While there is no national standard in the United States, the term "university" primarily designates institutions that provide undergraduate and graduate education. A university typically has as its core and its largest internal division an undergraduate college teaching a liberal arts curriculum, also culminating in a bachelor's degree. What often distinguishes a university is having, in addition, one or more graduate schools engaged in both teaching graduate classes and in research. Often these would be called a School of Law or School of Medicine, (but may also be called a college of law, or a faculty of law). An exception is Vincennes University, Indiana, which is styled and chartered as a "university" even though almost all of its academic programs lead only to two-year associate degrees. Some institutions, such as Dartmouth College and The College of William & Mary, have retained the term "college" in their names for historical reasons. In one unique case, Boston College and Boston University, the former located in Chestnut Hill, Massachusetts and the latter located in Boston, Massachusetts, are completely separate institutions.
More students are choosing to pursue master's and doctorate degrees through accredited online colleges to expand their skill set and move up in their careers. The flexibility of online learning is particularly beneficial to professionals who want to earn an advanced degree while they continue working. Graduate programs that require students to complete practicum hours or internship experiences typically accommodate students by helping them find sites near their home. Some of the most popular graduate majors for online students include:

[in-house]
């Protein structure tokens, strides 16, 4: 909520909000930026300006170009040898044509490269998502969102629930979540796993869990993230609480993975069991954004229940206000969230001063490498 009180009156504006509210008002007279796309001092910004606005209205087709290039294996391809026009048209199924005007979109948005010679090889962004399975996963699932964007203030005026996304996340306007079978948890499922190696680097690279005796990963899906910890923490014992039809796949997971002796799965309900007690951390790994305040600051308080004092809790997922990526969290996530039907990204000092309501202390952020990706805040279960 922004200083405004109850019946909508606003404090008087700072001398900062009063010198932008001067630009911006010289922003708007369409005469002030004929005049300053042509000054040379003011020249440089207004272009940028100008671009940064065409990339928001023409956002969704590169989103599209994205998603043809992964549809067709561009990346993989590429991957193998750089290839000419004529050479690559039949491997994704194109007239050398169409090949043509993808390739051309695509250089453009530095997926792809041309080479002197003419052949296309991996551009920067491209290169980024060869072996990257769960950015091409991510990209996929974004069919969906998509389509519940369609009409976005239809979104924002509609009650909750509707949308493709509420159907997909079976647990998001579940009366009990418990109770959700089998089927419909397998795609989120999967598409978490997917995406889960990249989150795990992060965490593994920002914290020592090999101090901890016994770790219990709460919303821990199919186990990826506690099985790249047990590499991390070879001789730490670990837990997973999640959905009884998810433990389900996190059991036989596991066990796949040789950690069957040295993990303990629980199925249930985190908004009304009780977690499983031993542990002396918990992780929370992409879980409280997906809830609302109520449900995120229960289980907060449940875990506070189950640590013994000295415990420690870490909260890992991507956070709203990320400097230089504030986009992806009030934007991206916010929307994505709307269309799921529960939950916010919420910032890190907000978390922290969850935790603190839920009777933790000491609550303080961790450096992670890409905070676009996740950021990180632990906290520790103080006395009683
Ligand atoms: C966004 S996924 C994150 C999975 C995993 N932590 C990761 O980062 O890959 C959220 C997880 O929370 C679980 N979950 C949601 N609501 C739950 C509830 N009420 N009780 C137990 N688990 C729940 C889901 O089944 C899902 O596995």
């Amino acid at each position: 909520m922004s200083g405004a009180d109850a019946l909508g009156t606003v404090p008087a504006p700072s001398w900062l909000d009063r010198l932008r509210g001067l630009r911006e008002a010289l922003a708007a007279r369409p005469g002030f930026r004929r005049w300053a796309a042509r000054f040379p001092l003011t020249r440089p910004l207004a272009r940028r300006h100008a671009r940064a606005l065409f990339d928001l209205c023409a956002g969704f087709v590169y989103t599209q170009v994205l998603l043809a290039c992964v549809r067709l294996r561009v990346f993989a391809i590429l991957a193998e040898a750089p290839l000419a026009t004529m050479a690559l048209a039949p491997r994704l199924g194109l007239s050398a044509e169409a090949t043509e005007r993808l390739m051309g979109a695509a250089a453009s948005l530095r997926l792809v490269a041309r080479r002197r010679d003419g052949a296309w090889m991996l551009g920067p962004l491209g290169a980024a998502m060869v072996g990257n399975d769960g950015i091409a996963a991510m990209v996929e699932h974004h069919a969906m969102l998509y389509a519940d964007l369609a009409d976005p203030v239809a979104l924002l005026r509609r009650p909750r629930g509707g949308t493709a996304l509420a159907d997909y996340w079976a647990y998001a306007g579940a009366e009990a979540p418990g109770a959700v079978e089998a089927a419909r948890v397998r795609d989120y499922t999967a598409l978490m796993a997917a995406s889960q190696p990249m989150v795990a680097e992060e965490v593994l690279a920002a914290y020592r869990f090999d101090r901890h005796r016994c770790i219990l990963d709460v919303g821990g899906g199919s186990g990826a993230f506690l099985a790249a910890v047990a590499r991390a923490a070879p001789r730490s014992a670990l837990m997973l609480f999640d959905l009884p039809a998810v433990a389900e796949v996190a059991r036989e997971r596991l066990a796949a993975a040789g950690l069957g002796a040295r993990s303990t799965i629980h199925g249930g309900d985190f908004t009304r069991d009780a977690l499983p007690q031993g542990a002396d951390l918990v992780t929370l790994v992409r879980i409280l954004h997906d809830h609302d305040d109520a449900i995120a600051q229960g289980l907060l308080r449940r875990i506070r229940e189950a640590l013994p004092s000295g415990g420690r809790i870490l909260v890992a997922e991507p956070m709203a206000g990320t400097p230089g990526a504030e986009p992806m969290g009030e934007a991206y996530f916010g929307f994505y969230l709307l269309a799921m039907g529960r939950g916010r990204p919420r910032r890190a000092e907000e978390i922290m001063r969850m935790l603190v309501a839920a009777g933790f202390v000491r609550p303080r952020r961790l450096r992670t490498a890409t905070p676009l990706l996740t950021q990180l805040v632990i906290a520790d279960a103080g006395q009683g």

Although the term "college" is hardly used in any context at any university in South Africa, some non-university tertiary institutions call themselves colleges. These include teacher training colleges, business colleges and wildlife management colleges. See: List of universities in South Africa#Private colleges and universities; List of post secondary institutions in South Africa.
Some universities, such as the University of Canterbury, have divided their University into constituent administrative "Colleges" – the College of Arts containing departments that teach Arts, Humanities and Social Sciences, College of Science containing Science departments, and so on. This is largely modelled on the Cambridge model, discussed above.